U.S. Services Index Rebounds Slightly More Than Expected In March

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After reporting a slowdown in the pace of growth in U.S. service sector activity over the past few months, the Institute for Supply Management released a report on Tuesday showing growth in the sector reaccelerated in the month of March.

The ISM said its services PMI rose to 58.3 in March from 56.5 in February, with a reading above 50 indicating growth in the sector. Economists had expected the index to rebound to 58.0.

The slightly bigger than expected increase by the services PMI follows three consecutive monthly decreases after the index reached a record high in November.

The rebound by the headline index came as the new orders index jumped to 60.1 in March from 56.1 in February. The business activity index also crept up to 55.5 from 55.1.

The report showed the employment index also rebounded to 54.0 in March from 48.5 in February, indicating job growth in the service sector following a contraction in the previous month.

The inventories index also inched up to 51.7 in March from 50.8 in February, while the supplier deliveries index fell to 63.4 from 66.2.

On the inflation front, the prices index edged up to 83.8 in March from 83.1 in February, reaching its second-highest reading ever behind December's 83.9.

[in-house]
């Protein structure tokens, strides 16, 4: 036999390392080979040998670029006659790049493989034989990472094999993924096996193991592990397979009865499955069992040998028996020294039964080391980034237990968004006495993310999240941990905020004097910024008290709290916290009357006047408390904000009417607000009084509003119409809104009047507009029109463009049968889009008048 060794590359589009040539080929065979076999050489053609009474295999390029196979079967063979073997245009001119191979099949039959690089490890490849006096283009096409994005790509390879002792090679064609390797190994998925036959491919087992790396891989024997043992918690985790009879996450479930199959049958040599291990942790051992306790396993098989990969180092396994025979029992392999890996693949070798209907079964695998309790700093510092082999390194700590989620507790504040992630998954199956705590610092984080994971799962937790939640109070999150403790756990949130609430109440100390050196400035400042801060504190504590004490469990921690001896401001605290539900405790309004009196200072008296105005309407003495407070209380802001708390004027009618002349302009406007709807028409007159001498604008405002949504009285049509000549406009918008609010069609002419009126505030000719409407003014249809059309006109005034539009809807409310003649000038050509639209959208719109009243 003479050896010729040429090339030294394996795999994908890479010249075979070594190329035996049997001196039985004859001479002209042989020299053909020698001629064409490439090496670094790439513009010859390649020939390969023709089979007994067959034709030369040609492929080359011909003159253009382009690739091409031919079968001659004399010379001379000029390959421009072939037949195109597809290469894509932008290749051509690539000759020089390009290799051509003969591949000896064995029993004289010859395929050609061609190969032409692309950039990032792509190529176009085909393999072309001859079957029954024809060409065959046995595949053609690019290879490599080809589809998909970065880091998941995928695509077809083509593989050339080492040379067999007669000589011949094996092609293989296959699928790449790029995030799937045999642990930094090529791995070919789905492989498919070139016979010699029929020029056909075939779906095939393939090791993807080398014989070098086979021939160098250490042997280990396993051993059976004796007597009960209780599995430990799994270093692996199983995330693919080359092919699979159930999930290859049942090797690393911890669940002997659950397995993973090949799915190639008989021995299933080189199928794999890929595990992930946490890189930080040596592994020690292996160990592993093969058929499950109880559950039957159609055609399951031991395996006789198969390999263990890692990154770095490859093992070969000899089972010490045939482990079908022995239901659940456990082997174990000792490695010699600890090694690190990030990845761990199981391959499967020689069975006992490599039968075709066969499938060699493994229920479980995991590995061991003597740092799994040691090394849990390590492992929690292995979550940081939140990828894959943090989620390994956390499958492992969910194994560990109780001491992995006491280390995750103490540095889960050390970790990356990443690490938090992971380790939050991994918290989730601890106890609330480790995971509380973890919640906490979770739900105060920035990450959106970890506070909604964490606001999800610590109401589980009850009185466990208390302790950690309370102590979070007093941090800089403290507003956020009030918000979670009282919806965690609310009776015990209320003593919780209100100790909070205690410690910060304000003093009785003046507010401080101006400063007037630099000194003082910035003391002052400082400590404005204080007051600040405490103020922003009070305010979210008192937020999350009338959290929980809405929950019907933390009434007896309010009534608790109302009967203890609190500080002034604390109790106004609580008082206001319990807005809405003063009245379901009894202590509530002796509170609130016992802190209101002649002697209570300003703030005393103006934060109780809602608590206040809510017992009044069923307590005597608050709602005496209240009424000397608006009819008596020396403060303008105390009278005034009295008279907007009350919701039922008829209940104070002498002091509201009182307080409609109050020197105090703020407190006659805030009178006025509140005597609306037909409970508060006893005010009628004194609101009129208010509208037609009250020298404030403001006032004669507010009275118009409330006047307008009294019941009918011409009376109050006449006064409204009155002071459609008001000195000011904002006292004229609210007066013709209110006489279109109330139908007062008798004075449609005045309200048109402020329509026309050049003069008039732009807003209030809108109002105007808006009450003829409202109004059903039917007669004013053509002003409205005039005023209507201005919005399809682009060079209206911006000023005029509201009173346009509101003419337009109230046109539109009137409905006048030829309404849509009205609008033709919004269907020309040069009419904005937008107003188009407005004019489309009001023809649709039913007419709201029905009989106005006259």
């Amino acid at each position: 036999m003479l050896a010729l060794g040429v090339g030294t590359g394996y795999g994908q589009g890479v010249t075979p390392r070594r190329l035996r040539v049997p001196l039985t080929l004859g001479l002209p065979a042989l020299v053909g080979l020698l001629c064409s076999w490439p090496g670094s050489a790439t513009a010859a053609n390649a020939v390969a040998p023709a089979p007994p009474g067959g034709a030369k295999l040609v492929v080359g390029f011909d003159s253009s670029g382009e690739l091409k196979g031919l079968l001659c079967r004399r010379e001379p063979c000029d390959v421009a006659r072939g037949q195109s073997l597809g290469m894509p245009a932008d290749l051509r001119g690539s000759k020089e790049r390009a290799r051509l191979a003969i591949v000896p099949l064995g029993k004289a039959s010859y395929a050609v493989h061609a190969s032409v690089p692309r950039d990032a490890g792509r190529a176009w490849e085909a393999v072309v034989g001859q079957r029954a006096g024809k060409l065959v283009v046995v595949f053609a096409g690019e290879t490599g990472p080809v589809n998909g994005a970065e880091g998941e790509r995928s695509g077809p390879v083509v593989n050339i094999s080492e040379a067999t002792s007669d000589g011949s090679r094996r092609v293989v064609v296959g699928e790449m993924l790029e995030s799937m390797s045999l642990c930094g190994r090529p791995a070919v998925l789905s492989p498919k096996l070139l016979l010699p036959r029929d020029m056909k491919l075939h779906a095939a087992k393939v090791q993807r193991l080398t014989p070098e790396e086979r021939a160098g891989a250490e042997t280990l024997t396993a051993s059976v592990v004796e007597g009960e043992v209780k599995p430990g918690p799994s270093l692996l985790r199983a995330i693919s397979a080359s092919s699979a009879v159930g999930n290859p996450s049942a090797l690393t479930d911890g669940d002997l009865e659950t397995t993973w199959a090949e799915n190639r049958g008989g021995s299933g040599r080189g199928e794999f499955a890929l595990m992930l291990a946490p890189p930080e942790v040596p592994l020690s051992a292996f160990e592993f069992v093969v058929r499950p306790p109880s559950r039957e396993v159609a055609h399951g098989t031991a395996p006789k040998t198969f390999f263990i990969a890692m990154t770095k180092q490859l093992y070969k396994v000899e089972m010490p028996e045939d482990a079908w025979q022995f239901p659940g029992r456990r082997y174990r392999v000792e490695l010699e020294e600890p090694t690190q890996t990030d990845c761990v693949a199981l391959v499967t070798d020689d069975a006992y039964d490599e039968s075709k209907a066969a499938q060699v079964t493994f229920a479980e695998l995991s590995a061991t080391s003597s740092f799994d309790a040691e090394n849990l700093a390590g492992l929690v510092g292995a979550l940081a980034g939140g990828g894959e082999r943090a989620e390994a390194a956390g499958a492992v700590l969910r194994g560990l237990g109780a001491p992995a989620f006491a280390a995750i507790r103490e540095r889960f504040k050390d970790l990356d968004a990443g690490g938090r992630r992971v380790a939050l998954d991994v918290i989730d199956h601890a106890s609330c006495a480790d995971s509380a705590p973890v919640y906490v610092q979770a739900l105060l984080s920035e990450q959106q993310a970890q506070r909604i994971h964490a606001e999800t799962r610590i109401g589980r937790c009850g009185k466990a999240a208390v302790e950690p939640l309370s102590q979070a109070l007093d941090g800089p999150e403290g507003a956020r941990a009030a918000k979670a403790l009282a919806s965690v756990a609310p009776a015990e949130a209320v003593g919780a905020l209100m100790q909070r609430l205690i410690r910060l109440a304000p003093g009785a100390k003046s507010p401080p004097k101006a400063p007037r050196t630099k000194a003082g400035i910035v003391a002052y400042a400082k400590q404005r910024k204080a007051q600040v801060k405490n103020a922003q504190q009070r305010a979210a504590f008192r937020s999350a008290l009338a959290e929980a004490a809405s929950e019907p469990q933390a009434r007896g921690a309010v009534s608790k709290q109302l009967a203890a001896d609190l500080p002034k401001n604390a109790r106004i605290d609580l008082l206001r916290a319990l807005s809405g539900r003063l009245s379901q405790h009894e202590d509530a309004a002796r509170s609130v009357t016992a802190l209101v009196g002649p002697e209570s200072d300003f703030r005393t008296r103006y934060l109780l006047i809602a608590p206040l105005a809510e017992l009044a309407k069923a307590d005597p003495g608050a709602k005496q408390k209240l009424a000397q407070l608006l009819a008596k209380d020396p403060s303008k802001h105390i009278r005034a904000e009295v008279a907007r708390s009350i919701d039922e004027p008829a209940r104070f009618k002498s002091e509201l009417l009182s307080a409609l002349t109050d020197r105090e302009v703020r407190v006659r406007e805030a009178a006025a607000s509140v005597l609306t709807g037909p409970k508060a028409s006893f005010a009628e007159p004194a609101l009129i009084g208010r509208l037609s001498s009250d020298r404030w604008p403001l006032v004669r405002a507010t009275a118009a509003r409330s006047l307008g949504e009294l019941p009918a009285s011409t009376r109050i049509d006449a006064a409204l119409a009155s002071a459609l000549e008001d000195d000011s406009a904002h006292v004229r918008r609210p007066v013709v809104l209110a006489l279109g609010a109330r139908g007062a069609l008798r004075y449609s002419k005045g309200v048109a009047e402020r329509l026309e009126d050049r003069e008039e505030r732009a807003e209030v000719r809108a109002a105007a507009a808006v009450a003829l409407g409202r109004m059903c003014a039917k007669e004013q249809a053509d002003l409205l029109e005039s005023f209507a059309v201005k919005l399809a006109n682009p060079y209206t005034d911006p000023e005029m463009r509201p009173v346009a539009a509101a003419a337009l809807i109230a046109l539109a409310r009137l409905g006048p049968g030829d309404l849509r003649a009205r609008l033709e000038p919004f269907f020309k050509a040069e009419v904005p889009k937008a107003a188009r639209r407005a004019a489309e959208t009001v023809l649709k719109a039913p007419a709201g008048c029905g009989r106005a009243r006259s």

"There was an uptick in business activity in March, but respondents have indicated that they continue to be impacted by capacity constraints, logistical challenges and inflation," said Anthony Nieves, Chair of the ISM Services Business Survey Committee.

"Labor shortages have eased slightly, as COVID-19 cases have declined and public-health restrictions have been relaxed," he added. "Geopolitical concerns — particularly the Russia/Ukraine war, which has impacted material costs, most notably fuel and chemical prices — have created uncertainty for many businesses."

The ISM released a separate last Friday showing manufacturing activity in the U.S. unexpectedly grew at a modestly slower rate in the month of March.

The manufacturing PMI dipped to 57.1 in March from 58.6 in February, while economists had expected the index to inch up to 59.0.

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